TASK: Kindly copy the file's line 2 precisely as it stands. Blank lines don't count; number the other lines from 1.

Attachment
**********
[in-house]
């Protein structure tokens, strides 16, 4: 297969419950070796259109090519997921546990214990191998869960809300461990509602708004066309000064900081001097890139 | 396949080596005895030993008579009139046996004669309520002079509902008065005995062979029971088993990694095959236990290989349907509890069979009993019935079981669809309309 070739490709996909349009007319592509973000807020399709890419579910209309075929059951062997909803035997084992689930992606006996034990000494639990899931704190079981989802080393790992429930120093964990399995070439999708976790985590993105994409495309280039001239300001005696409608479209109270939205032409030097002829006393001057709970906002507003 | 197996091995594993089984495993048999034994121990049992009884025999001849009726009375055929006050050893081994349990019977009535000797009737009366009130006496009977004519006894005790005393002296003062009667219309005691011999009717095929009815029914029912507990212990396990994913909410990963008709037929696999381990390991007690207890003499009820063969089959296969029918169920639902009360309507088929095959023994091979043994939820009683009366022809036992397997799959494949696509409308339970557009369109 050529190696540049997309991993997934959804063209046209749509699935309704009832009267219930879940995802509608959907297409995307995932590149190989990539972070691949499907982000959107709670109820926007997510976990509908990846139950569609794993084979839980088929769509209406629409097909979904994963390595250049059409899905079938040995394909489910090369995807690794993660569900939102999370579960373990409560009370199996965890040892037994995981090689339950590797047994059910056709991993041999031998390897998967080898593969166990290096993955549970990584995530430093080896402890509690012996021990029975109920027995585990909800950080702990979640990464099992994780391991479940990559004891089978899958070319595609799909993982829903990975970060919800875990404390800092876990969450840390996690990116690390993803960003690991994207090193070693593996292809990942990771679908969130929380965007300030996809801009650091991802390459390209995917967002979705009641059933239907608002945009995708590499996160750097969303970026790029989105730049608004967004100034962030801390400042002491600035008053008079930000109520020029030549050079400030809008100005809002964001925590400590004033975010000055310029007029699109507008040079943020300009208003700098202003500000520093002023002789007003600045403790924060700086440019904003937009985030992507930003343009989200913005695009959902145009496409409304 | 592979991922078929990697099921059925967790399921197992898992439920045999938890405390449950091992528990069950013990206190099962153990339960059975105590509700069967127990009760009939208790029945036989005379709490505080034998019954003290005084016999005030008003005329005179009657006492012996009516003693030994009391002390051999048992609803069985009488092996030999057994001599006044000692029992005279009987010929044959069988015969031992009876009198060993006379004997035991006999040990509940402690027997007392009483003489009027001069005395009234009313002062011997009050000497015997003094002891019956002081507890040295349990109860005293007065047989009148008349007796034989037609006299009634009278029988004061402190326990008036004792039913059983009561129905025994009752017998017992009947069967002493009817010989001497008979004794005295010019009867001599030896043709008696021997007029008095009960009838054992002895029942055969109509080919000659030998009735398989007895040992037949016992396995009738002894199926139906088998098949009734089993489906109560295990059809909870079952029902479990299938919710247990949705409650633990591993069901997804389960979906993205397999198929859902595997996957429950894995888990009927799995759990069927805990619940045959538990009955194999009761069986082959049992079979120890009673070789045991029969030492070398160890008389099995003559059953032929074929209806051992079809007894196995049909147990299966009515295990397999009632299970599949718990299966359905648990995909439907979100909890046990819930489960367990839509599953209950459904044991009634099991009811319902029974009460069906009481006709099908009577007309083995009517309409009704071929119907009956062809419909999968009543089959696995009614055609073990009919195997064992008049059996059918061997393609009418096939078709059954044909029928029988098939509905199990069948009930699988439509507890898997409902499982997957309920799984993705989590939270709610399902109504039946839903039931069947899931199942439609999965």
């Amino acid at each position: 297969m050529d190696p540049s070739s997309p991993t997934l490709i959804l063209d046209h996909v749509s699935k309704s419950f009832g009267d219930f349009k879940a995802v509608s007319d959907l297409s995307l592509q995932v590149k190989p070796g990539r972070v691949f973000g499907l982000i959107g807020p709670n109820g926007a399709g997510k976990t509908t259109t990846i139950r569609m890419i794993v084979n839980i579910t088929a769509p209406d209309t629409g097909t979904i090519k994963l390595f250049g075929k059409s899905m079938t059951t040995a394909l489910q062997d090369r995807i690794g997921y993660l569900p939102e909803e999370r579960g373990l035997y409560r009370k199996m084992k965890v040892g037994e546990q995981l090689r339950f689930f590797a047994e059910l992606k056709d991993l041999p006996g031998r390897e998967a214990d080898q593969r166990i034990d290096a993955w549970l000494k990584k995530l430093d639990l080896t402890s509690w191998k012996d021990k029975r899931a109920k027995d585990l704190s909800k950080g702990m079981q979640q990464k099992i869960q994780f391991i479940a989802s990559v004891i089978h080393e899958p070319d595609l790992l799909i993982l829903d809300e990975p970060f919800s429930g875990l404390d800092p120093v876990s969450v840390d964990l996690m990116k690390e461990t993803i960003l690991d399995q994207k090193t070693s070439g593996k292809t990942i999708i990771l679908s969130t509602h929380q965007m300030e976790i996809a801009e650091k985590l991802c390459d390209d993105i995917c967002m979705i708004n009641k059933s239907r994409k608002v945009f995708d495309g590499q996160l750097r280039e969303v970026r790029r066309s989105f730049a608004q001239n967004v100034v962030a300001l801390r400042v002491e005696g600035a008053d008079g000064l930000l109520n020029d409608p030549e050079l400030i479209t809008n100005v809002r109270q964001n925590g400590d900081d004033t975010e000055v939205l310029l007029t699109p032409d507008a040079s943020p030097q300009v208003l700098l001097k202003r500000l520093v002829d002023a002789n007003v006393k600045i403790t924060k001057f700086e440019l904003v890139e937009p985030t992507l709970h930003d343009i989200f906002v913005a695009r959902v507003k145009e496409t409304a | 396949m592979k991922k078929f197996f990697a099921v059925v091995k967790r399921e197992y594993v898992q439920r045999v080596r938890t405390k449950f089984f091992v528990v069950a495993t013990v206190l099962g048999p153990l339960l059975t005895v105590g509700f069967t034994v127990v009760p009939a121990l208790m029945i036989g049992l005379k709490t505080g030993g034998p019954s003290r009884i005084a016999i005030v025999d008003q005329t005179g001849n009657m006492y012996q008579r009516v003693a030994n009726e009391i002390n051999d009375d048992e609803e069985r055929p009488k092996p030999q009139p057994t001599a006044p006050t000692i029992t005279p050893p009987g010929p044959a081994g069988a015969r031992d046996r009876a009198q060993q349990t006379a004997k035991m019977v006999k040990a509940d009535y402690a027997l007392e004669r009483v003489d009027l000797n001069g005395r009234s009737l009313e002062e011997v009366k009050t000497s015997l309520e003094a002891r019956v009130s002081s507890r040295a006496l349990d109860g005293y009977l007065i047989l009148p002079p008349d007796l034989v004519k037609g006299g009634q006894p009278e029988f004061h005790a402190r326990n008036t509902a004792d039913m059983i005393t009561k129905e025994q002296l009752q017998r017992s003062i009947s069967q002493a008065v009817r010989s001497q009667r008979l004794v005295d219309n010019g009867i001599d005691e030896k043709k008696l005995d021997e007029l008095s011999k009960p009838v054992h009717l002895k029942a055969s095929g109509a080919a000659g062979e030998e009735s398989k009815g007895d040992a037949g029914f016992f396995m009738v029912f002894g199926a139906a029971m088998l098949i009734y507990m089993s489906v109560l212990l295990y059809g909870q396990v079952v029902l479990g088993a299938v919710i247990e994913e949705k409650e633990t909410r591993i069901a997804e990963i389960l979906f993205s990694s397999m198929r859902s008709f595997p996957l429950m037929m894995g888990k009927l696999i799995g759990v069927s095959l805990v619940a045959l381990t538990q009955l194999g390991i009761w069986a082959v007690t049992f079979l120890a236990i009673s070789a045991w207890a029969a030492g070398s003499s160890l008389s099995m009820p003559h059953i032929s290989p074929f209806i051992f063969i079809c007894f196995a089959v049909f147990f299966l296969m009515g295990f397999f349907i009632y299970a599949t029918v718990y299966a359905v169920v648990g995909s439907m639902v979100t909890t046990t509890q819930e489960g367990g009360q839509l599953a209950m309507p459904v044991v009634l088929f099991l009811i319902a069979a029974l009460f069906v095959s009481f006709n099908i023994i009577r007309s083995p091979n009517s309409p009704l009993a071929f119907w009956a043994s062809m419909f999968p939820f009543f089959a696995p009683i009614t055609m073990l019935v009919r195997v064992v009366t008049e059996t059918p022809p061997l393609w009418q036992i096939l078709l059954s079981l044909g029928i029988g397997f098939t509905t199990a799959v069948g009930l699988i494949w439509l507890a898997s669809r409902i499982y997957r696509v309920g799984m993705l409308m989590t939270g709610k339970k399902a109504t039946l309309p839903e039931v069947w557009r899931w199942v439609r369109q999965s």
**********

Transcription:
């Protein structure tokens, strides 16, 4: 297969419950070796259109090519997921546990214990191998869960809300461990509602708004066309000064900081001097890139 | 396949080596005895030993008579009139046996004669309520002079509902008065005995062979029971088993990694095959236990290989349907509890069979009993019935079981669809309309 070739490709996909349009007319592509973000807020399709890419579910209309075929059951062997909803035997084992689930992606006996034990000494639990899931704190079981989802080393790992429930120093964990399995070439999708976790985590993105994409495309280039001239300001005696409608479209109270939205032409030097002829006393001057709970906002507003 | 197996091995594993089984495993048999034994121990049992009884025999001849009726009375055929006050050893081994349990019977009535000797009737009366009130006496009977004519006894005790005393002296003062009667219309005691011999009717095929009815029914029912507990212990396990994913909410990963008709037929696999381990390991007690207890003499009820063969089959296969029918169920639902009360309507088929095959023994091979043994939820009683009366022809036992397997799959494949696509409308339970557009369109 050529190696540049997309991993997934959804063209046209749509699935309704009832009267219930879940995802509608959907297409995307995932590149190989990539972070691949499907982000959107709670109820926007997510976990509908990846139950569609794993084979839980088929769509209406629409097909979904994963390595250049059409899905079938040995394909489910090369995807690794993660569900939102999370579960373990409560009370199996965890040892037994995981090689339950590797047994059910056709991993041999031998390897998967080898593969166990290096993955549970990584995530430093080896402890509690012996021990029975109920027995585990909800950080702990979640990464099992994780391991479940990559004891089978899958070319595609799909993982829903990975970060919800875990404390800092876990969450840390996690990116690390993803960003690991994207090193070693593996292809990942990771679908969130929380965007300030996809801009650091991802390459390209995917967002979705009641059933239907608002945009995708590499996160750097969303970026790029989105730049608004967004100034962030801390400042002491600035008053008079930000109520020029030549050079400030809008100005809002964001925590400590004033975010000055310029007029699109507008040079943020300009208003700098202003500000520093002023002789007003600045403790924060700086440019904003937009985030992507930003343009989200913005695009959902145009496409409304 | 592979991922078929990697099921059925967790399921197992898992439920045999938890405390449950091992528990069950013990206190099962153990339960059975105590509700069967127990009760009939208790029945036989005379709490505080034998019954003290005084016999005030008003005329005179009657006492012996009516003693030994009391002390051999048992609803069985009488092996030999057994001599006044000692029992005279009987010929044959069988015969031992009876009198060993006379004997035991006999040990509940402690027997007392009483003489009027001069005395009234009313002062011997009050000497015997003094002891019956002081507890040295349990109860005293007065047989009148008349007796034989037609006299009634009278029988004061402190326990008036004792039913059983009561129905025994009752017998017992009947069967002493009817010989001497008979004794005295010019009867001599030896043709008696021997007029008095009960009838054992002895029942055969109509080919000659030998009735398989007895040992037949016992396995009738002894199926139906088998098949009734089993489906109560295990059809909870079952029902479990299938919710247990949705409650633990591993069901997804389960979906993205397999198929859902595997996957429950894995888990009927799995759990069927805990619940045959538990009955194999009761069986082959049992079979120890009673070789045991029969030492070398160890008389099995003559059953032929074929209806051992079809007894196995049909147990299966009515295990397999009632299970599949718990299966359905648990995909439907979100909890046990819930489960367990839509599953209950459904044991009634099991009811319902029974009460069906009481006709099908009577007309083995009517309409009704071929119907009956062809419909999968009543089959696995009614055609073990009919195997064992008049059996059918061997393609009418096939078709059954044909029928029988098939509905199990069948009930699988439509507890898997409902499982997957309920799984993705989590939270709610399902109504039946839903039931069947899931199942439609999965």